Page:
My 2019 TBR goal is to read all new books I acquire by the end of the following month. Which means that I’m listing my March books here, which will double as my April TBR. This tactic has had a lot of ups and downs for me so far, but this month I’m excited: I’m pretty sure I’m going to succeed in April, with reading time to spare!
Part of the reason for this excitement is that I’ve already read a few of my March books before April is even upon us. Short books only, but I’m still encouraged.
I’ve already read:
- The Victim by P. D. James.
- Mrs Fox by Sarah Hall.
- A River in Egypt by David Means.
- Mr. Salary by Sally Rooney.
- Terrific Mother by Lorrie Moore. These first five are titles from the Faber Stories collection, a set of individually-bound short stories that I’ve been adoring. These are only about 40-80 pages each and so quick to read, but I’ve found them very thought-provoking and worthwhile. Here are some brief reviews if you’re interested in learning more: (part 1, part 2).
- Praise Song for the Butterflies by Bernice L. McFadden. I picked this one up because of its placement on the 2019 Women’s Prize longlist, which I’m trying to read in its entirety before the shortlist announcement; as that is only a month away, I did make an effort to pick up a couple of the titles in March. This one was disappointing for me (full review here) so I’m a bit bummed that I resorted to buying a copy, but it wasn’t available to me any other way and I did at least have a discount code.
- Bottled Goods by Sophie van Llewyn. Another Women’s Prize longlister; this one I don’t regret buying at all. I’ve just finished reading it, so my review is still upcoming, but this was a captivating little gem.
Which leaves ->
To read in April:
- Once Upon a River by Diane Setterfield. I picked this one up for half price in the Barnes and Noble book haul sale at the end of February, but it arrived early in March. It’s a historical fiction novel with magical elements that I’ve had my eye on for a while.
- Lot by Bryan Washington. This was my Book of the Month selection for March, a collection of connected short stories set in Houston that is said to read like a novel.
- When the Sky Fell on Splendor by Emily Henry. A BOTM extra from March; they’ve had quite a few new YA and non-fiction extras the last couple of months, and I might pick up more extras when I’m more caught up, but for March I limited myself to this one title that was already on my TBR. It’s a sci-fi story about a group of friends who maybe witness a flying saucer crashing down in Ohio.
- Remembered by Yvonne Battle-Felton. Another Women’s Prize longlist book. This one is historical fiction set in Philidelphia, featuring a freed slave trying to rewrite her own story to save her son.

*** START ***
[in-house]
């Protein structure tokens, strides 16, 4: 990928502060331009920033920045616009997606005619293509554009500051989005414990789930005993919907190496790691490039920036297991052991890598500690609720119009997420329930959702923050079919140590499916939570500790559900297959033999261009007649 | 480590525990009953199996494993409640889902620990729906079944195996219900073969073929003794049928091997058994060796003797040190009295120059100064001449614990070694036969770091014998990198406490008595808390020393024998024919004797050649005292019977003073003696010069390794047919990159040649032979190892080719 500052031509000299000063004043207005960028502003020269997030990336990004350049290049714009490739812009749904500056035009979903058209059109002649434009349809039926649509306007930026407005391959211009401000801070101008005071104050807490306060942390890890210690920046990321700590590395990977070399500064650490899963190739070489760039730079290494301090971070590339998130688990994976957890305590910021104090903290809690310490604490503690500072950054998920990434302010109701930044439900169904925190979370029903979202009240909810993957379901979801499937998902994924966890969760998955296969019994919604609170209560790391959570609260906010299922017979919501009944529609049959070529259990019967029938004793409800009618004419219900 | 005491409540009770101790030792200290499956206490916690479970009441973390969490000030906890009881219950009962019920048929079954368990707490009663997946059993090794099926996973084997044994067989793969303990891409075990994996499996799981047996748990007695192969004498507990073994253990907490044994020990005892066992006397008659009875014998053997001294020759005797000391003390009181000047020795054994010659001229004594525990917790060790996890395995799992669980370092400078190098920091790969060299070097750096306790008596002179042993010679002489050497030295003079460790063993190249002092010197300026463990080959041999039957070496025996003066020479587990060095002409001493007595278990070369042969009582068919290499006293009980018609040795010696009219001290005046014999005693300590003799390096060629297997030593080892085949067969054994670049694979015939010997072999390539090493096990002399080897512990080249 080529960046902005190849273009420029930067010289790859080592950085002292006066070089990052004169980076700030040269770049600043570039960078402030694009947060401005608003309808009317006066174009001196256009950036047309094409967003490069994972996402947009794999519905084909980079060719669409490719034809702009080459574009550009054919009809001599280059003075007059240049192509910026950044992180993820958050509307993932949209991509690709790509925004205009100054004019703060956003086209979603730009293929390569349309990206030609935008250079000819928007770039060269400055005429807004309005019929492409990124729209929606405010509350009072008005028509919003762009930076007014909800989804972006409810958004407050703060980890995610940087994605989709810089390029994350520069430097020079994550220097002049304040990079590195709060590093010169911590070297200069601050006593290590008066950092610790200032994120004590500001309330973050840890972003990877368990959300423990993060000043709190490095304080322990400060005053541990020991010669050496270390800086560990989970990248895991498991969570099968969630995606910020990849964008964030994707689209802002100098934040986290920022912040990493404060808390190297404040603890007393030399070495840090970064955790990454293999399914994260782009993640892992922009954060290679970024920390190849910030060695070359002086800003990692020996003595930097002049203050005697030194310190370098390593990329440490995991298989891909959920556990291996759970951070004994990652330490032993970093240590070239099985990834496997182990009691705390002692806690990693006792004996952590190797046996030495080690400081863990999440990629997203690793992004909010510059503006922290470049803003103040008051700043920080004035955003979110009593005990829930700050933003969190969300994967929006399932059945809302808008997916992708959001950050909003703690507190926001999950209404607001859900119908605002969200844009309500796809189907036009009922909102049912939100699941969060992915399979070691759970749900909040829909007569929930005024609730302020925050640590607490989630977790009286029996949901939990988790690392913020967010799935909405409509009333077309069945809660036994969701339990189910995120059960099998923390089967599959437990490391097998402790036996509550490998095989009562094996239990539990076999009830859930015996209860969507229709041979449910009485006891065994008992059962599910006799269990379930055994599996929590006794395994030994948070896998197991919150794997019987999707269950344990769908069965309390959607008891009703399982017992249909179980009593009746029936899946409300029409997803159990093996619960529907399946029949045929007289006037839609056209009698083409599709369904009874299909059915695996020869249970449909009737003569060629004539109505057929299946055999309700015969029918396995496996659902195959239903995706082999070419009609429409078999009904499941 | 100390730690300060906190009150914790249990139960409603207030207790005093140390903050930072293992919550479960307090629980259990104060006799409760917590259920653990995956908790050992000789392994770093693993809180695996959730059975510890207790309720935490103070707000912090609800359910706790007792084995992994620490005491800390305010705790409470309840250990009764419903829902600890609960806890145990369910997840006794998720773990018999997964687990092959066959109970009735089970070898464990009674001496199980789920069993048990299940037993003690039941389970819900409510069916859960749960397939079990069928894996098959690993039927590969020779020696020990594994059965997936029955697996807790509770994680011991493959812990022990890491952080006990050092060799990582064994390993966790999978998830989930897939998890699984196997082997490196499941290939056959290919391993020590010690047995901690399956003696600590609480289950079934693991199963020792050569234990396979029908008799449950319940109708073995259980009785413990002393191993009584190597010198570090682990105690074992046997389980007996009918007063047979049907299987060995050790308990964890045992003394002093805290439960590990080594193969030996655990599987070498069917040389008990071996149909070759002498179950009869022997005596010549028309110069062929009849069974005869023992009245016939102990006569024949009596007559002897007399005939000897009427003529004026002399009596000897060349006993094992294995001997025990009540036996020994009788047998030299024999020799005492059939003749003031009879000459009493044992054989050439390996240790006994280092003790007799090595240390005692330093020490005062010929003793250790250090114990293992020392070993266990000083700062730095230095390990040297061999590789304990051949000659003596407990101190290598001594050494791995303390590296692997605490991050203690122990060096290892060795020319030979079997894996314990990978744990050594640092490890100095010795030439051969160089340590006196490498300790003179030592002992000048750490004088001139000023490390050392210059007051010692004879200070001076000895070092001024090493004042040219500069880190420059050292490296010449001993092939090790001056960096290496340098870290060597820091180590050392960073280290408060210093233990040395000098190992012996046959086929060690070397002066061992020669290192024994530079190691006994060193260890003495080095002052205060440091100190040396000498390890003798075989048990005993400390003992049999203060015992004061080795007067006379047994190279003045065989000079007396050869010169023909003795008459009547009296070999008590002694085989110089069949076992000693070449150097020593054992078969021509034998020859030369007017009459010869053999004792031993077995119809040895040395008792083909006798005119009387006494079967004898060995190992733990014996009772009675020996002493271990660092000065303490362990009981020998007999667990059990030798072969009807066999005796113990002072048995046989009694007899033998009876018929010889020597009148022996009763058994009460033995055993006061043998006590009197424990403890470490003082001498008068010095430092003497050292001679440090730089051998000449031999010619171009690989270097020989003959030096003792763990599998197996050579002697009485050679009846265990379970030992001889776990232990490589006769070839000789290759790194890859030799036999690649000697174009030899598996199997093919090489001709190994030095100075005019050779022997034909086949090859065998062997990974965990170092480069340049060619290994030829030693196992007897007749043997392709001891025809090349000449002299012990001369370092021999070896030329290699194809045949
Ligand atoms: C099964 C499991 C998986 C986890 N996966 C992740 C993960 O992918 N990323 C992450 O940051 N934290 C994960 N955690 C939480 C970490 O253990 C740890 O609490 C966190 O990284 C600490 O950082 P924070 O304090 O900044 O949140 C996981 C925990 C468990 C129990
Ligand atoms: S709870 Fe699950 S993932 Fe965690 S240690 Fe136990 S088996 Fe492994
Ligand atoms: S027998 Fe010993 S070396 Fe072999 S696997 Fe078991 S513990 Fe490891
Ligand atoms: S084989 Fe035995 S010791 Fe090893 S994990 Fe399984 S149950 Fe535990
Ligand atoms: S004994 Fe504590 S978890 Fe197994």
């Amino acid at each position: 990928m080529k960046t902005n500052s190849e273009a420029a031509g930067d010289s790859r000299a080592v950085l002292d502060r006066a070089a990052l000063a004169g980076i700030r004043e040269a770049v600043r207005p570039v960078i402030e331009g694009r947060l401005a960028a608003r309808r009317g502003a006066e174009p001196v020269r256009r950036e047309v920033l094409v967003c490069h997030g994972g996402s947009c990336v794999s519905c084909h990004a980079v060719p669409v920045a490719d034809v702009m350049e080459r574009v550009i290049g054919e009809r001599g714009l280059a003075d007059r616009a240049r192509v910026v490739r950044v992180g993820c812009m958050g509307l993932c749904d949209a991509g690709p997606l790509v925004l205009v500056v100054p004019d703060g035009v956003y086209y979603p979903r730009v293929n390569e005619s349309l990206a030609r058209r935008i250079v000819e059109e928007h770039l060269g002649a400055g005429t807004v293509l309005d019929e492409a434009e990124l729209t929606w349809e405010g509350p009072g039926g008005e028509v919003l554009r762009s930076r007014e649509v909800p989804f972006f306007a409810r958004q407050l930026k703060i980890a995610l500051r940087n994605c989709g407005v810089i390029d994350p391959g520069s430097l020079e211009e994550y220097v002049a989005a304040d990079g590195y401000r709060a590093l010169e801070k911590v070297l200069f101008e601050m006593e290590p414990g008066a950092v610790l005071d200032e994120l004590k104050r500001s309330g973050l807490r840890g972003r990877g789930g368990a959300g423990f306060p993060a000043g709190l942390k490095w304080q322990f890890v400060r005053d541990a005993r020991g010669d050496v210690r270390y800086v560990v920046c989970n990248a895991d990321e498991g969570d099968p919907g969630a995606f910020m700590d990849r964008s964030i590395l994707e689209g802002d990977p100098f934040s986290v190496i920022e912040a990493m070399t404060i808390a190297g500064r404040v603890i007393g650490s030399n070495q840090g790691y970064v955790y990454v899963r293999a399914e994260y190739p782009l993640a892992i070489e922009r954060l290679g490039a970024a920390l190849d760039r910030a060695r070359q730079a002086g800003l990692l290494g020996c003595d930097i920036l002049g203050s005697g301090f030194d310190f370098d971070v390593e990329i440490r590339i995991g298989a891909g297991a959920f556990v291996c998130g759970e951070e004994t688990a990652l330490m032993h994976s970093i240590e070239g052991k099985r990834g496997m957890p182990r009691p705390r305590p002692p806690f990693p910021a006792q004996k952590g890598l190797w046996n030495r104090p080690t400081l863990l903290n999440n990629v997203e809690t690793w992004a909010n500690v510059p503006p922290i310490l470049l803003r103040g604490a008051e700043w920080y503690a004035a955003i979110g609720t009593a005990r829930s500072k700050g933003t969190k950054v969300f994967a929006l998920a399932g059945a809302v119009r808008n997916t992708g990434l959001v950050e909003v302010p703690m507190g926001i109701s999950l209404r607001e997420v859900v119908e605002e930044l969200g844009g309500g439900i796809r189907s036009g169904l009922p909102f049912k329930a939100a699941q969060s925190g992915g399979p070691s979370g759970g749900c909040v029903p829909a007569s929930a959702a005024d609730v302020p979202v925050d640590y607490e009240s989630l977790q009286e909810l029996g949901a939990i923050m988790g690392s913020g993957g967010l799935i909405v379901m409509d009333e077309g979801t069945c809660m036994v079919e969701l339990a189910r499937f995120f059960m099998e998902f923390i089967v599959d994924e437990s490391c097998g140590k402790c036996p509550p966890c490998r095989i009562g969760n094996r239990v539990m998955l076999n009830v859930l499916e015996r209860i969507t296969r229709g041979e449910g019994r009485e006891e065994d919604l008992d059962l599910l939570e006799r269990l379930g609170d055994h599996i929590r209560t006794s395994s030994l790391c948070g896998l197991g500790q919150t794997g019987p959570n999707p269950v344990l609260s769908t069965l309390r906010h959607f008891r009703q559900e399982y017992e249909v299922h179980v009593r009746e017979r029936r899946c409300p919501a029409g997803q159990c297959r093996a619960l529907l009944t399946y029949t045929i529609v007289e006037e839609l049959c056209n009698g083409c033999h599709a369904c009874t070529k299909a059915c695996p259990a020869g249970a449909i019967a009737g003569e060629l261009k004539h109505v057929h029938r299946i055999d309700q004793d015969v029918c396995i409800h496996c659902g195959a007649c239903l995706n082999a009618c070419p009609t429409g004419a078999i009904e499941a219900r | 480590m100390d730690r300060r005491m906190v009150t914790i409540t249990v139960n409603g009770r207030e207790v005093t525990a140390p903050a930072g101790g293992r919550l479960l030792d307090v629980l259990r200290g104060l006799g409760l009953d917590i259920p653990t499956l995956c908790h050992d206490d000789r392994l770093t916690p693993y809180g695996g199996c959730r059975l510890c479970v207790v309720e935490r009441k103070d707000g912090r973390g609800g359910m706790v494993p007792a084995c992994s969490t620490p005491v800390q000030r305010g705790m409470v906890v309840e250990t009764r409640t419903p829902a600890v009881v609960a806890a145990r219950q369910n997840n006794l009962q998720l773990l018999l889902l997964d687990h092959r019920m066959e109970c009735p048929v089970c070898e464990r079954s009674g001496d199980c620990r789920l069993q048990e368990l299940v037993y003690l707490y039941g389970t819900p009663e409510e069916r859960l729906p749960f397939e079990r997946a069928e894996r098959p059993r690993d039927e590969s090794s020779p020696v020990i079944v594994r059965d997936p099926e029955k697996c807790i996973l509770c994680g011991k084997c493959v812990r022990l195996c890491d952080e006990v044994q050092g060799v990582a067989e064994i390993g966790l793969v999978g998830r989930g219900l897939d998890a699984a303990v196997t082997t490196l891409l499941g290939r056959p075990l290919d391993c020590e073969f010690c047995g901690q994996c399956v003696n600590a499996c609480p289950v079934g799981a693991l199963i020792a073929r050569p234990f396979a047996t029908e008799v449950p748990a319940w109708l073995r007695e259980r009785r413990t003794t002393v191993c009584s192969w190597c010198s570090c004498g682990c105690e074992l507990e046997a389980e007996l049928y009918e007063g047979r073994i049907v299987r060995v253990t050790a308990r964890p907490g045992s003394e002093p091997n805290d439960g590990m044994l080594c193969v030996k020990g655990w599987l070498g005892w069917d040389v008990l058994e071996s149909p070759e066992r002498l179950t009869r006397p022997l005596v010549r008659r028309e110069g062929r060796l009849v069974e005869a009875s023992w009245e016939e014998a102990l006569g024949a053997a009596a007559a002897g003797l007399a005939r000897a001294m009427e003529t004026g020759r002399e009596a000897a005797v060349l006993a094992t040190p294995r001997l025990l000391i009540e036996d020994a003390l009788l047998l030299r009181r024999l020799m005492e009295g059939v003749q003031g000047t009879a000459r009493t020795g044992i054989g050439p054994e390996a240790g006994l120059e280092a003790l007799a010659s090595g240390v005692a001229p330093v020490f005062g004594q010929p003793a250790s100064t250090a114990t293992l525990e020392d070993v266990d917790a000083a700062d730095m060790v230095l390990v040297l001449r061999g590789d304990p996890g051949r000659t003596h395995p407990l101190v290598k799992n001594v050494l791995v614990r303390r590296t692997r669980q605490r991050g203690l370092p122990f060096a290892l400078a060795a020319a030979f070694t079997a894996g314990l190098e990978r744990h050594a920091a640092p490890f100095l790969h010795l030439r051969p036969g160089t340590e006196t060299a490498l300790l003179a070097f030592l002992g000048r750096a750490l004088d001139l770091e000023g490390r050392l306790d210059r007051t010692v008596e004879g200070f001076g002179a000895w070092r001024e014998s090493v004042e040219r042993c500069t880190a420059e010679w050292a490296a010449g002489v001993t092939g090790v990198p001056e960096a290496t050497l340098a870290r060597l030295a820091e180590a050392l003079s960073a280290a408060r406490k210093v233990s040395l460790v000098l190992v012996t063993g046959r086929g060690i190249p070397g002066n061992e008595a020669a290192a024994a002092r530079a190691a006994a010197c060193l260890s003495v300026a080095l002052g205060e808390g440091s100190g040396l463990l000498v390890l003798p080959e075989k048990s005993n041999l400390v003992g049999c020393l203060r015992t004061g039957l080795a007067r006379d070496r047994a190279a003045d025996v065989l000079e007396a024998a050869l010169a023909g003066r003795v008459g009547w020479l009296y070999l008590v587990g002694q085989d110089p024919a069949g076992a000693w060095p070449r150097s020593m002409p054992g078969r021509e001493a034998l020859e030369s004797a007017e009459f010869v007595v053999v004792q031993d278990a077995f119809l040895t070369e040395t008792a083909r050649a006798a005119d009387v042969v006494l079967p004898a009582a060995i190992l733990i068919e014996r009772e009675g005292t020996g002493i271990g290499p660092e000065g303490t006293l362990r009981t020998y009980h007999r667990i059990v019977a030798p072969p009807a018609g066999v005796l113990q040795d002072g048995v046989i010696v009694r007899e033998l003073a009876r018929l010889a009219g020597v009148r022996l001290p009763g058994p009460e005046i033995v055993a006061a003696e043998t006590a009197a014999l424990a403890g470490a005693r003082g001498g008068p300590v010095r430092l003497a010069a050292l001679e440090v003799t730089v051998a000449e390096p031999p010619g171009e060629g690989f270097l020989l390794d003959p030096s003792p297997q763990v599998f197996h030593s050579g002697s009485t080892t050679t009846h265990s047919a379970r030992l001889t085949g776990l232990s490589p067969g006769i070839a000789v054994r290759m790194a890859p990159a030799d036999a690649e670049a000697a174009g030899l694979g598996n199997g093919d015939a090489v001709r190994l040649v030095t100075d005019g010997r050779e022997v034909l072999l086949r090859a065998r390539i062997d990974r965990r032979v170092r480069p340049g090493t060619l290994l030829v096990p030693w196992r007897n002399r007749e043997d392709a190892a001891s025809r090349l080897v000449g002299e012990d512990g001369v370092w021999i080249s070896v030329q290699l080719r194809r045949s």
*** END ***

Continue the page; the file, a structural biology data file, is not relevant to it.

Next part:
- Swan Song by Kelleigh Greenberg-Jephcott. Another Women’s Prize longlist book. This one is fiction based on a partially-written Truman Capote book that was meant to expose the lives of real women who had trusted him.
- Come Rain or Come Shine by Kazuo Ishiguro. This title and the following five are more Faber Stories. I had been limiting myself to 3 of these per batch, but I had a coupon code early in March and decided to just go ahead and pick up the titles I was most interested in, to save a bit of cash later on.
- The Shielding of Mrs. Forbes by Alan Bennett.
- The Country Funeral by John McGahern.
- The Forester’s Daughter by Claire Keegan.
- Sonny Liston was a Friend of Mine by Thom Jones.
- An Elegy for Easterly by Petina Gappah.
It looks like a long list, but eleven of the eighteen books I picked up this month are short stories from the Faber Stories Collection; they’re so quick and engaging to read that they’re basically negligible. Of the eleven books here on my April TBR, six of them are those single short stories (I might even read a couple more this weekend before April begins), which leaves only 5 full-length books. I can definitely read more than 5 books in a month. Which is good, because I also have library holds on the two Women’s Prize titles that I haven’t accounted for yet (Ordinary People and Lost Children Archive). And as always, there’s no telling how the month will actually go.
But for the first time all year, I don’t have any doubts or exceptions already in mind before the month begins; I’m pretty sure I will actually read all of these books. The stack looks so manageable, a nice change, and it reflects my current reading priorities: finishing the Women’s Prize longlist, and catching up with my BOTM selections. I hope this TBR will help me stay on track. I will report back at the end of the month.
And in the meantime, I’ll be posting my March wrap-up on Monday, which will reveal how well I did with my Feb haul / March TBR.
Have you read any of these books? What did you think?
The Literary Elephant